According to the Scrum Guide, once a Sprint begins, you are not supposed to change the Sprint Backlog for any reason. Discovered work related to the stories that the team committed to is ok, but new stories are not ok.
Is this realistic, or is it too strict for real-world scenarios?
This is highly debatable based on my own experience working with different organizations.
So, the best answer is…it depends!
If your team is running short sprints (2 weeks), it is typically much easier to convince the stakeholder/requestor to wait a week so that your team can focus on finishing the planned work. This is one of the main benefits of following a shorter sprint cycle. Longer sprint cycles add risk of more potential interruptions, which is exacerbated by longer waiting time for your stakeholders between sprint timeboxes to get new work added.
If you are a Scrum purist, you may try to deny all changes to the Sprint Backlog while a sprint is active. However, you may want to consider “trading stories”; if the stakeholder has an urgent request (estimated at 5 story points), you could ask the team to explore the possibility of swapping this new work with another 5-point story that has not yet been started, assuming that this new work would not have significant impact to the solution architecture/design.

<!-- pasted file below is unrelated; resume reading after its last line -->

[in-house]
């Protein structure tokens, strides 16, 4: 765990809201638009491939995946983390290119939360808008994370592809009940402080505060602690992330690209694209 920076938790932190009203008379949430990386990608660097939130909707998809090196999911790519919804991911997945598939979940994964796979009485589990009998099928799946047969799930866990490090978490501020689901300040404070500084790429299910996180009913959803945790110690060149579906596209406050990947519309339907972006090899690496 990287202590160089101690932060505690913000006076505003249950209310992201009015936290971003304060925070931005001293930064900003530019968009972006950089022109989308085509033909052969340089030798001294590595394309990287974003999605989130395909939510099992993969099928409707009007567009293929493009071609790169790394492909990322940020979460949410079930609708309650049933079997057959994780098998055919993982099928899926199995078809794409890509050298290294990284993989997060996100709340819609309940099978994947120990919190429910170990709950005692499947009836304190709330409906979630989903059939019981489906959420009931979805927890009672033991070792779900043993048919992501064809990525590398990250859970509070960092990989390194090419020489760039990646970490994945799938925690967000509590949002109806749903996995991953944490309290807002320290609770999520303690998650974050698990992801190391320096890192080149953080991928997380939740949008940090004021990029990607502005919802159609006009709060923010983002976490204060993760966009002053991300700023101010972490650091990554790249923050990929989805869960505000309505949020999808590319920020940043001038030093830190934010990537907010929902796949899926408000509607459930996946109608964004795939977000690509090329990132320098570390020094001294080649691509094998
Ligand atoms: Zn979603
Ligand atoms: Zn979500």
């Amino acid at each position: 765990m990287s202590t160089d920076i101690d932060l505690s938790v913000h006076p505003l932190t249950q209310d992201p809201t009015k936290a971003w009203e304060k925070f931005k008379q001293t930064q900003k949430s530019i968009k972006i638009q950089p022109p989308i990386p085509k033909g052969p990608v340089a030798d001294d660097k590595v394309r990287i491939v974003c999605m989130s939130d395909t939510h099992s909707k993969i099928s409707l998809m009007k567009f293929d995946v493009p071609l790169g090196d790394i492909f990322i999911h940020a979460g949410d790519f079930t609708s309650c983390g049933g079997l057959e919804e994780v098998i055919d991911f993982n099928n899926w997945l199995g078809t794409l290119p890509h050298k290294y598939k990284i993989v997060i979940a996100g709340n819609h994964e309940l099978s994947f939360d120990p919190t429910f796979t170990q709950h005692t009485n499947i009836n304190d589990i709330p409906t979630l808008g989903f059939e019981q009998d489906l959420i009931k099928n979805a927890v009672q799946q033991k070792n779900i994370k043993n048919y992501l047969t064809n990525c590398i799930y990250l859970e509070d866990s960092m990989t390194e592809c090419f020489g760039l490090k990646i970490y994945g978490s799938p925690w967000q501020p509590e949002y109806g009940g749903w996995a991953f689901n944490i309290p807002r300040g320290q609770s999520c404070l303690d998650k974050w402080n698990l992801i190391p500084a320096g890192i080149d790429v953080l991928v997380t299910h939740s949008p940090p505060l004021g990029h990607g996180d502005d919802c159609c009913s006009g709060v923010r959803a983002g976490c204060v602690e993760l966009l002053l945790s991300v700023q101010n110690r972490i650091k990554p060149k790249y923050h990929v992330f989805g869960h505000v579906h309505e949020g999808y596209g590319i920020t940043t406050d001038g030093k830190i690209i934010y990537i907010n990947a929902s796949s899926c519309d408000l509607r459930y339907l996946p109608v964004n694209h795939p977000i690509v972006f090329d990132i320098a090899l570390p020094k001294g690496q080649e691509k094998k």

The only thing we know for sure is that change will happen no matter what, so it is up to you to handle it in the best way to balance team focus with stakeholder satisfaction.
Dig into how to create better User Stories by reading another one of our latest blogs Refinement - What's the Point?